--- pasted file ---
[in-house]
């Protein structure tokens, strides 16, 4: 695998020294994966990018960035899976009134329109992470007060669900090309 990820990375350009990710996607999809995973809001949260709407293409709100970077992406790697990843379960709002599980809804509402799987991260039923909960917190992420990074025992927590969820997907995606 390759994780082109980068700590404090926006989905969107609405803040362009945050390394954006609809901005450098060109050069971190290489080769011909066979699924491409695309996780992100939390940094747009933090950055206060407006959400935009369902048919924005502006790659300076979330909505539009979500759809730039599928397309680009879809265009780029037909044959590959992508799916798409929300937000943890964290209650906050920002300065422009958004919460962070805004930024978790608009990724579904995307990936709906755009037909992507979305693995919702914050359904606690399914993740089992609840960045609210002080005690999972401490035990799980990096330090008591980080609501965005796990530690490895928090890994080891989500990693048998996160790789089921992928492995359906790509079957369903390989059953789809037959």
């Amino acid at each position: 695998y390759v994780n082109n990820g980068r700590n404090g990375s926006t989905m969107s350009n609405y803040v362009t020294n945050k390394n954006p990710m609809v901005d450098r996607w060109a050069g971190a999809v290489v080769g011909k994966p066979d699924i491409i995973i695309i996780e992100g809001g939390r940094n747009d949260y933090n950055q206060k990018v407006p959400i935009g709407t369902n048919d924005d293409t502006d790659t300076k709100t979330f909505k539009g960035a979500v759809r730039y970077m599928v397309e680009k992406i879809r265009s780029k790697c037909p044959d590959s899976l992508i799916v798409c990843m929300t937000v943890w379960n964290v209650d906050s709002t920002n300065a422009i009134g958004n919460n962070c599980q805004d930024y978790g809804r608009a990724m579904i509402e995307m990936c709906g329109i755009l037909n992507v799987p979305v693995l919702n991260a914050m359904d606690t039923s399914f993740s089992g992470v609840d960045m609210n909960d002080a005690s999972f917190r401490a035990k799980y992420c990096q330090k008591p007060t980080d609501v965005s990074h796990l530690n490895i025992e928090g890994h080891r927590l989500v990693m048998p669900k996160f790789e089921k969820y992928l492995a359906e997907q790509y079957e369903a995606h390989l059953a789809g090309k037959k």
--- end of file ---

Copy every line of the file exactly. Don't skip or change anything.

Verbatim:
[in-house]
């Protein structure tokens, strides 16, 4: 695998020294994966990018960035899976009134329109992470007060669900090309 990820990375350009990710996607999809995973809001949260709407293409709100970077992406790697990843379960709002599980809804509402799987991260039923909960917190992420990074025992927590969820997907995606 390759994780082109980068700590404090926006989905969107609405803040362009945050390394954006609809901005450098060109050069971190290489080769011909066979699924491409695309996780992100939390940094747009933090950055206060407006959400935009369902048919924005502006790659300076979330909505539009979500759809730039599928397309680009879809265009780029037909044959590959992508799916798409929300937000943890964290209650906050920002300065422009958004919460962070805004930024978790608009990724579904995307990936709906755009037909992507979305693995919702914050359904606690399914993740089992609840960045609210002080005690999972401490035990799980990096330090008591980080609501965005796990530690490895928090890994080891989500990693048998996160790789089921992928492995359906790509079957369903390989059953789809037959």
């Amino acid at each position: 695998y390759v994780n082109n990820g980068r700590n404090g990375s926006t989905m969107s350009n609405y803040v362009t020294n945050k390394n954006p990710m609809v901005d450098r996607w060109a050069g971190a999809v290489v080769g011909k994966p066979d699924i491409i995973i695309i996780e992100g809001g939390r940094n747009d949260y933090n950055q206060k990018v407006p959400i935009g709407t369902n048919d924005d293409t502006d790659t300076k709100t979330f909505k539009g960035a979500v759809r730039y970077m599928v397309e680009k992406i879809r265009s780029k790697c037909p044959d590959s899976l992508i799916v798409c990843m929300t937000v943890w379960n964290v209650d906050s709002t920002n300065a422009i009134g958004n919460n962070c599980q805004d930024y978790g809804r608009a990724m579904i509402e995307m990936c709906g329109i755009l037909n992507v799987p979305v693995l919702n991260a914050m359904d606690t039923s399914f993740s089992g992470v609840d960045m609210n909960d002080a005690s999972f917190r401490a035990k799980y992420c990096q330090k008591p007060t980080d609501v965005s990074h796990l530690n490895i025992e928090g890994h080891r927590l989500v990693m048998p669900k996160f790789e089921k969820y992928l492995a359906e997907q790509y079957e369903a995606h390989l059953a789809g090309k037959k």